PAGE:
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A rare, risky mission is underway to rescue sick scientists from the South Pole

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posted on Jun, 17 2016 @ 03:20 AM
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I saw this article and think it is pretty risky for the pilots involved.
I read it because I was supposed to go to the South Pole back in I think 03 when they were building the station. I was contracted to work with the crew installing the heating system. Went through a bunch of medical and dental stuff only to have my passport stolen from the passport agency which delayed things to much and did not go. Have always been interested in anything South pole related.

www.washingtonpost.com...< br />
the flight can be tracked here though not real sure how that page works exactly. I know some folks here know more about it.
flightaware.com...

I can imagine the flight across the continent in pure darkness, knowing you are the only plane or people for thousands of miles

I hope all goes well for the people.
i remember reading the book by the doctor who performed a breast biopsy on herself years ago. It talked about how the extreme cold would freeze hydraulic fluid and make the steel in the planes landing gear so brittle it would snap. I know they did a risky flyover and dropped medical supplies some fresh food and I think even restocked their condom supply lol seriously. They eventually landed a military plane C-130? with skis I believe just 2 weeks earlier than the first plane was intended to land. Even then they had just 5 miutes on the ground before the plane would become frozen to the ground.

I hope all goes well for these brave people, risking their lives to save another.




posted on Jun, 17 2016 @ 03:31 AM
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I have experienced -70 wind chill in Michigan before, and THAT is cold like you cant imagine. That said, I look forward to the day to visit Antarctica.



posted on Jun, 17 2016 @ 03:52 AM
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a reply to: tinner07

I know it's the title, but really...there is no such thing as a risky mission to save people from the south pole, ever.

With modern tech we could land sick people on either pole, throw them a birthday party, and get them home in time for daily treatments.



posted on Jun, 17 2016 @ 04:05 AM
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a reply to: Vector99




I know it's the title, but really...there is no such thing as a risky mission to save people from the south pole, ever.


Did you read the article? I'm guessing anytime you fly a plane it is risky, but in total darkness severe cold over a basically deserted continent puts the risk level right up there.

All the technology in the world can't keep fuel from gelling up or steel from becoming brittle. Sure tech can minimize those risks but they are still real.



posted on Jun, 17 2016 @ 04:15 AM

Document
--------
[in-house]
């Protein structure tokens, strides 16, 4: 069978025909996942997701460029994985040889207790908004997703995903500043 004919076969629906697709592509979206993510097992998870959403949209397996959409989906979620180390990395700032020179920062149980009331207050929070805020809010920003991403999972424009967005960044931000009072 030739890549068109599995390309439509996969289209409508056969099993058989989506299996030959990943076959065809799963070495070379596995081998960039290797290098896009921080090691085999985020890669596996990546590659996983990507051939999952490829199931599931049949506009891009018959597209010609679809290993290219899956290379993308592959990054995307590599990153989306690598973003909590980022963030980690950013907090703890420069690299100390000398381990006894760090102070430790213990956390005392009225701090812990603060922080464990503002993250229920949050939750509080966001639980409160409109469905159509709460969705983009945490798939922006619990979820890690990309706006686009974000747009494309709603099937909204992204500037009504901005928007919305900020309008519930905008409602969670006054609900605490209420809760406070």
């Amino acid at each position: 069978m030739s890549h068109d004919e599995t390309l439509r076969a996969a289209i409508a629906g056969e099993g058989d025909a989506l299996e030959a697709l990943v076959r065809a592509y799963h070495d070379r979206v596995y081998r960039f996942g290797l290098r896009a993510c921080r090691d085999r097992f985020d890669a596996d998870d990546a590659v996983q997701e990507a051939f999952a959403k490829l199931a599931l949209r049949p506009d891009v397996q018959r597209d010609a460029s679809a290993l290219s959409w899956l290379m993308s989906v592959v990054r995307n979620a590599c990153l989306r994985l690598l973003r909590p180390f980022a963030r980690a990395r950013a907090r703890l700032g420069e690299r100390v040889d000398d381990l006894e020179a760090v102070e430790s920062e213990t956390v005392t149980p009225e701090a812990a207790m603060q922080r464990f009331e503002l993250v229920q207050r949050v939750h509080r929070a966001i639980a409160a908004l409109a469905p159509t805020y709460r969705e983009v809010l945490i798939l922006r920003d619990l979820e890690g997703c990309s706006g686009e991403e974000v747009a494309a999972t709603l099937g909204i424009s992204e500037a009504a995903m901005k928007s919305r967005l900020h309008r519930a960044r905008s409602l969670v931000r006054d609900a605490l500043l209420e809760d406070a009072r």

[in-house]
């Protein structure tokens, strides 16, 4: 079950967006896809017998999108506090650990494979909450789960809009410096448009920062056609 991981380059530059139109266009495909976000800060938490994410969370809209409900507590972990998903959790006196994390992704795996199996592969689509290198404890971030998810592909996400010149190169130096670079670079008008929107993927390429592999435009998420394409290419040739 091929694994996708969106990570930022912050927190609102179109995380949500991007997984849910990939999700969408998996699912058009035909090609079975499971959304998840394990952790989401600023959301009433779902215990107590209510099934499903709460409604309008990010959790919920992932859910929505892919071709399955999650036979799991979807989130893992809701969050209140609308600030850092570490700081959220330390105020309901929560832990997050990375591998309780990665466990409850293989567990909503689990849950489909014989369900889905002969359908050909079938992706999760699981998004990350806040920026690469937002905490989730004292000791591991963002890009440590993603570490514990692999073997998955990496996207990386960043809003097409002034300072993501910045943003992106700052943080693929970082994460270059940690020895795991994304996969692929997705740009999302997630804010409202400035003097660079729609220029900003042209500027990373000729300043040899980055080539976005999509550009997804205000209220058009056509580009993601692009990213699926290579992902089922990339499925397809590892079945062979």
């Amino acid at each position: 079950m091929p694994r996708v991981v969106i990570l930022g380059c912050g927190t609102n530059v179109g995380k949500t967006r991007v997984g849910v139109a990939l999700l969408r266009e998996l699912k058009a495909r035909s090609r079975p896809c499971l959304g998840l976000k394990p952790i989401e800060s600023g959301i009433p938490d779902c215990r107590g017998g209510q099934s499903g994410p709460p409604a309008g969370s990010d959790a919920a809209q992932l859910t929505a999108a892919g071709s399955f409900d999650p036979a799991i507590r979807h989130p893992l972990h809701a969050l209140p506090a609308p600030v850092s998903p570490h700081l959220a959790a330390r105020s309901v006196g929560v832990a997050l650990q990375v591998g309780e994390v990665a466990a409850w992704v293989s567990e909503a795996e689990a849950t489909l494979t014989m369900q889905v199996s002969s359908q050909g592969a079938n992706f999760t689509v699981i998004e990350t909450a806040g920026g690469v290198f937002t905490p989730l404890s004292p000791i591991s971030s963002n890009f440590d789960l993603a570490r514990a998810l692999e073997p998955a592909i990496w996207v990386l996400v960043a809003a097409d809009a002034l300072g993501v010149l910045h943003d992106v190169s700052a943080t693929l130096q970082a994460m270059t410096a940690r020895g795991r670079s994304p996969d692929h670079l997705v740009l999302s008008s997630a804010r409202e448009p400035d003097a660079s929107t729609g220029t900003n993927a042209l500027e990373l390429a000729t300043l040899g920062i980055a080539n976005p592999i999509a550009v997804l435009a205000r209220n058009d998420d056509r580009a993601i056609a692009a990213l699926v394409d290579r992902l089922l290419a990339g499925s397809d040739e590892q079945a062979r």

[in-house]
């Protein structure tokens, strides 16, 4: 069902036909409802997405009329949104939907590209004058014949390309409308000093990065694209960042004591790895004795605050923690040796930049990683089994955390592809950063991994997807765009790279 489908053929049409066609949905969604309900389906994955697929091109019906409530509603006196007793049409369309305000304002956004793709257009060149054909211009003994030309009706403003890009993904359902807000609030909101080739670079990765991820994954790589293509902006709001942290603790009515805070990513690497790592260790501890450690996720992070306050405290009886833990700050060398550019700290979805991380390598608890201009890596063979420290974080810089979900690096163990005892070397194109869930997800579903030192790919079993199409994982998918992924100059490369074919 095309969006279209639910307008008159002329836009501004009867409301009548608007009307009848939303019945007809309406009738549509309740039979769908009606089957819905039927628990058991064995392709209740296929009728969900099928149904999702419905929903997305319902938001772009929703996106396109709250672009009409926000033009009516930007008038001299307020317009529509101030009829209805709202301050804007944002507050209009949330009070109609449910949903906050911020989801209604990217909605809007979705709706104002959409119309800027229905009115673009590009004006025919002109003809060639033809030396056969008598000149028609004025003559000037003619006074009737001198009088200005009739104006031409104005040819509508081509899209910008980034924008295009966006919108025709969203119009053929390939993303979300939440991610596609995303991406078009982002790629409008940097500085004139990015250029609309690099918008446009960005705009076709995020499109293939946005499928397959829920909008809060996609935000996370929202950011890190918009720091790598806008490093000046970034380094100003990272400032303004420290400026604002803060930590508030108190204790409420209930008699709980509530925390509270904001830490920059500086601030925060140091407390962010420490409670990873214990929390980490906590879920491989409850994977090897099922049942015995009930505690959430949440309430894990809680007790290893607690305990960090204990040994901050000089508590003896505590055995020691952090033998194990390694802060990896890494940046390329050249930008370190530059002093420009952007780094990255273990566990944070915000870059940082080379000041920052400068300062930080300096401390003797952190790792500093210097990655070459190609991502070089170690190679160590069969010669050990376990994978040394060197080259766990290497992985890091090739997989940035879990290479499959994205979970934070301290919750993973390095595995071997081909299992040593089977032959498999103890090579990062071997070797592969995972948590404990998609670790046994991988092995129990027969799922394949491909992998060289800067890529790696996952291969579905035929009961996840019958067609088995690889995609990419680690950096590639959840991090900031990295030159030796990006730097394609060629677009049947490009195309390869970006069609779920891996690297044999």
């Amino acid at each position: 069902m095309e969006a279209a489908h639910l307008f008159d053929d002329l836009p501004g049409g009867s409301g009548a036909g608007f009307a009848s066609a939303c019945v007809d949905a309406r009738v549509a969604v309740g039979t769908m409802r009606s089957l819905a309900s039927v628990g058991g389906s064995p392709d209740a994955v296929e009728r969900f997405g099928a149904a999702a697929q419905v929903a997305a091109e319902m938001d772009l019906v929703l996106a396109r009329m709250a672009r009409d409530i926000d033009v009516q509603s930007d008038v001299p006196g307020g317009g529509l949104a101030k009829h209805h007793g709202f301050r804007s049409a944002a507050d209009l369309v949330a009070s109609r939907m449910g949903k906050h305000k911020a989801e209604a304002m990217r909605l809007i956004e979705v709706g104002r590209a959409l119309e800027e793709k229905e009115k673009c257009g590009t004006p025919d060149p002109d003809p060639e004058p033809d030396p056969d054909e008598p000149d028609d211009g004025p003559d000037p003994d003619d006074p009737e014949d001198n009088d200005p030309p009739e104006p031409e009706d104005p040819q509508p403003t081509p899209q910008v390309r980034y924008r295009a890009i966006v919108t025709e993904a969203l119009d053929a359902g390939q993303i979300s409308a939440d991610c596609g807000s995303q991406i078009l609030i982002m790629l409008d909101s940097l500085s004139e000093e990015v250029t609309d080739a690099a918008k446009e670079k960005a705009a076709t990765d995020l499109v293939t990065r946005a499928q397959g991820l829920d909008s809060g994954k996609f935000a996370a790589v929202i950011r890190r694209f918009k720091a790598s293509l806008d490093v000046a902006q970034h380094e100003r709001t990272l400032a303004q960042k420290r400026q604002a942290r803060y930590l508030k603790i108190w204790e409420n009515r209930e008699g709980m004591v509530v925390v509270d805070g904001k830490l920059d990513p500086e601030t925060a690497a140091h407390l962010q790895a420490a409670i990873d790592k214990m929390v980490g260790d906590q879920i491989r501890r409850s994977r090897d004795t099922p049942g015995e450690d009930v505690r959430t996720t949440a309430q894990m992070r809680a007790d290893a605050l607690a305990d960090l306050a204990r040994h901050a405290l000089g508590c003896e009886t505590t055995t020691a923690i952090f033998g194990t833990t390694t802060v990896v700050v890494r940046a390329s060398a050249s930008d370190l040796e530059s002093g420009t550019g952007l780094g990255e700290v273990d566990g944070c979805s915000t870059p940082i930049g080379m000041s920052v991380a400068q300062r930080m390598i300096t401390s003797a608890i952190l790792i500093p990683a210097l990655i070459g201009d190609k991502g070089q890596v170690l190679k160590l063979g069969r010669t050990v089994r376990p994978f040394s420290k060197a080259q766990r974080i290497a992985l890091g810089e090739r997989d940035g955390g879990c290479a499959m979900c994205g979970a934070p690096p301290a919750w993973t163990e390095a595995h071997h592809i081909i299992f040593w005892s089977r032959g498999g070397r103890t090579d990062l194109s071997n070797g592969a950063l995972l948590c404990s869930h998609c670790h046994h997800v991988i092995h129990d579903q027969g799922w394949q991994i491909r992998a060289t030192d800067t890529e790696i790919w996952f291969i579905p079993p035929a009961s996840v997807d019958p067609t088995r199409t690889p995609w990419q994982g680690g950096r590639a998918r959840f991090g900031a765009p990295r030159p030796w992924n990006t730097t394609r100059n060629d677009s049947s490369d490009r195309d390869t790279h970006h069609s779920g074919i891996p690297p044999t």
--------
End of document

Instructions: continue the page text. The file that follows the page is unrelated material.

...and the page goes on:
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a reply to: tinner07

There are warmers in gas tanks and on windshields of cars.

You mean to tell me you don't think a helicopter has the same luxury?

It's only a challenge if someone doesn't pay enough for the rescue.



posted on Jun, 17 2016 @ 04:26 AM
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a reply to: tinner07

These past weeks I've been contemplating what a small world this is. Now I need to rethink that concept. It's not small, but rather miraculous, at least to me.




Barrels of gasoline were burning along the makeshift runway the South Pole station workers had prepared. They'd reached the bottom of Earth.


That article you linked was an amazing read. I couldn't help but feel my own limits breached by the mere theory of the depths, breadths and heights of the unimaginable bravery of every individual involved.

And I selfishly add that I'm glad your passport was stolen.

Fishy



posted on Jun, 17 2016 @ 04:26 AM
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a reply to: Vector99

Sure there is warmer in the fuel tank, but what if it fails? we're not talking a flight across the city, we're talking about a flight half across the largest continent on earth. A frozen deserted wasteland. No helicopter is going to make that trip.

Theres 2 planes heading down there. 1 for backup and search/rescue in case something goes wrong. The military opted out as there planes can't withstand the cold



posted on Jun, 17 2016 @ 04:28 AM
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a reply to: ClownFish

I know, some bravery there.




And I selfishly add that I'm glad your passport was stolen.


But why? I was really looking forward to going



posted on Jun, 17 2016 @ 04:38 AM
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a reply to: tinner07

I said it was selfish. Change one thing and you change everything. And I would not have known about all this. Your limitation was my expansion.

I revise that and hope you get your wish, but with good weather and a safe trip. Of course, if you are an adrenaline junky, then I hope your safe trip has the required amount of additional adventure.

Is that better?


Fishy



posted on Jun, 17 2016 @ 04:42 AM
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Well thats not good, getting sick all the way down there, but what are they sick with and how did they get sick? Maybe they found some odd looking bodies in the ice, or went adventuring in an ancient black city 60,000 feet up on a plateau, either way if all the dogs are dead or if their blood jumps. It might be best to take the research and GTFO



posted on Jun, 17 2016 @ 05:47 AM
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a reply to: tinner07


You over react about the cold. Do you realize that at 37,000 feet ( a very normal altitude for a passenger jet these days) that the cold is in the same range as you fear? And as for "the dark." Again, passenger jets flying across the oceans are in that same environment daily.



posted on Jun, 17 2016 @ 06:03 AM
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originally posted by: tinner07
a reply to: Vector99